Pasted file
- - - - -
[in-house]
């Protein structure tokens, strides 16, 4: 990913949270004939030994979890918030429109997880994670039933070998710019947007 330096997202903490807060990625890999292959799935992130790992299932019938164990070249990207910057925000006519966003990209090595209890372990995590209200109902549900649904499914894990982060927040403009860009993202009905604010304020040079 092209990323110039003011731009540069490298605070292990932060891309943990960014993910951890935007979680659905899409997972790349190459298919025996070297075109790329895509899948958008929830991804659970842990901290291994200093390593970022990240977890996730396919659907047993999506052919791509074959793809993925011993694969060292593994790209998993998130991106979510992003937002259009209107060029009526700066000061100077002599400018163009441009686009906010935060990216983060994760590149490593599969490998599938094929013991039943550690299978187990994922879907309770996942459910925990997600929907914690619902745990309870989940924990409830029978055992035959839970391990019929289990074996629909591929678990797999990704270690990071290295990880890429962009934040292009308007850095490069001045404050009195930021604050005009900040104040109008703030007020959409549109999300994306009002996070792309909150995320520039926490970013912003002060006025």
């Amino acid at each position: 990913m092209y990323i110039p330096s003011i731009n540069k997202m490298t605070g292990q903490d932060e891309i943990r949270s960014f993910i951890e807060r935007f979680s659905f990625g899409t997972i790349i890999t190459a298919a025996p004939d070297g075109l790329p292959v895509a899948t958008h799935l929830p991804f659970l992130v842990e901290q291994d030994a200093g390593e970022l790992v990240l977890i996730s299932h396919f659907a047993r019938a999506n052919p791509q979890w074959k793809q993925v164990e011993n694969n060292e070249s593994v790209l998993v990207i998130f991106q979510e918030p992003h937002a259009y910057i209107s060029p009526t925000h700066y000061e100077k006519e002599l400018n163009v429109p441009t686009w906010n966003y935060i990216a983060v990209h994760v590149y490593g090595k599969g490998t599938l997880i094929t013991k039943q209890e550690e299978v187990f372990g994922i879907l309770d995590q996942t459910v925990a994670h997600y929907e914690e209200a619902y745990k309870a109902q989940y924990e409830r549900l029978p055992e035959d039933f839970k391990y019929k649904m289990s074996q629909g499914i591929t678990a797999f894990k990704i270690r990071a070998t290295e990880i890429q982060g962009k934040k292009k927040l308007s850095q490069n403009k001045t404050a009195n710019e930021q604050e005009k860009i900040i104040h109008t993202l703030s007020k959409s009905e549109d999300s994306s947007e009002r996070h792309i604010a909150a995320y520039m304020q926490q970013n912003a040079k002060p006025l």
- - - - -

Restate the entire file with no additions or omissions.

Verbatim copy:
[in-house]
């Protein structure tokens, strides 16, 4: 990913949270004939030994979890918030429109997880994670039933070998710019947007 330096997202903490807060990625890999292959799935992130790992299932019938164990070249990207910057925000006519966003990209090595209890372990995590209200109902549900649904499914894990982060927040403009860009993202009905604010304020040079 092209990323110039003011731009540069490298605070292990932060891309943990960014993910951890935007979680659905899409997972790349190459298919025996070297075109790329895509899948958008929830991804659970842990901290291994200093390593970022990240977890996730396919659907047993999506052919791509074959793809993925011993694969060292593994790209998993998130991106979510992003937002259009209107060029009526700066000061100077002599400018163009441009686009906010935060990216983060994760590149490593599969490998599938094929013991039943550690299978187990994922879907309770996942459910925990997600929907914690619902745990309870989940924990409830029978055992035959839970391990019929289990074996629909591929678990797999990704270690990071290295990880890429962009934040292009308007850095490069001045404050009195930021604050005009900040104040109008703030007020959409549109999300994306009002996070792309909150995320520039926490970013912003002060006025």
């Amino acid at each position: 990913m092209y990323i110039p330096s003011i731009n540069k997202m490298t605070g292990q903490d932060e891309i943990r949270s960014f993910i951890e807060r935007f979680s659905f990625g899409t997972i790349i890999t190459a298919a025996p004939d070297g075109l790329p292959v895509a899948t958008h799935l929830p991804f659970l992130v842990e901290q291994d030994a200093g390593e970022l790992v990240l977890i996730s299932h396919f659907a047993r019938a999506n052919p791509q979890w074959k793809q993925v164990e011993n694969n060292e070249s593994v790209l998993v990207i998130f991106q979510e918030p992003h937002a259009y910057i209107s060029p009526t925000h700066y000061e100077k006519e002599l400018n163009v429109p441009t686009w906010n966003y935060i990216a983060v990209h994760v590149y490593g090595k599969g490998t599938l997880i094929t013991k039943q209890e550690e299978v187990f372990g994922i879907l309770d995590q996942t459910v925990a994670h997600y929907e914690e209200a619902y745990k309870a109902q989940y924990e409830r549900l029978p055992e035959d039933f839970k391990y019929k649904m289990s074996q629909g499914i591929t678990a797999f894990k990704i270690r990071a070998t290295e990880i890429q982060g962009k934040k292009k927040l308007s850095q490069n403009k001045t404050a009195n710019e930021q604050e005009k860009i900040i104040h109008t993202l703030s007020k959409s009905e549109d999300s994306s947007e009002r996070h792309i604010a909150a995320y520039m304020q926490q970013n912003a040079k002060p006025l």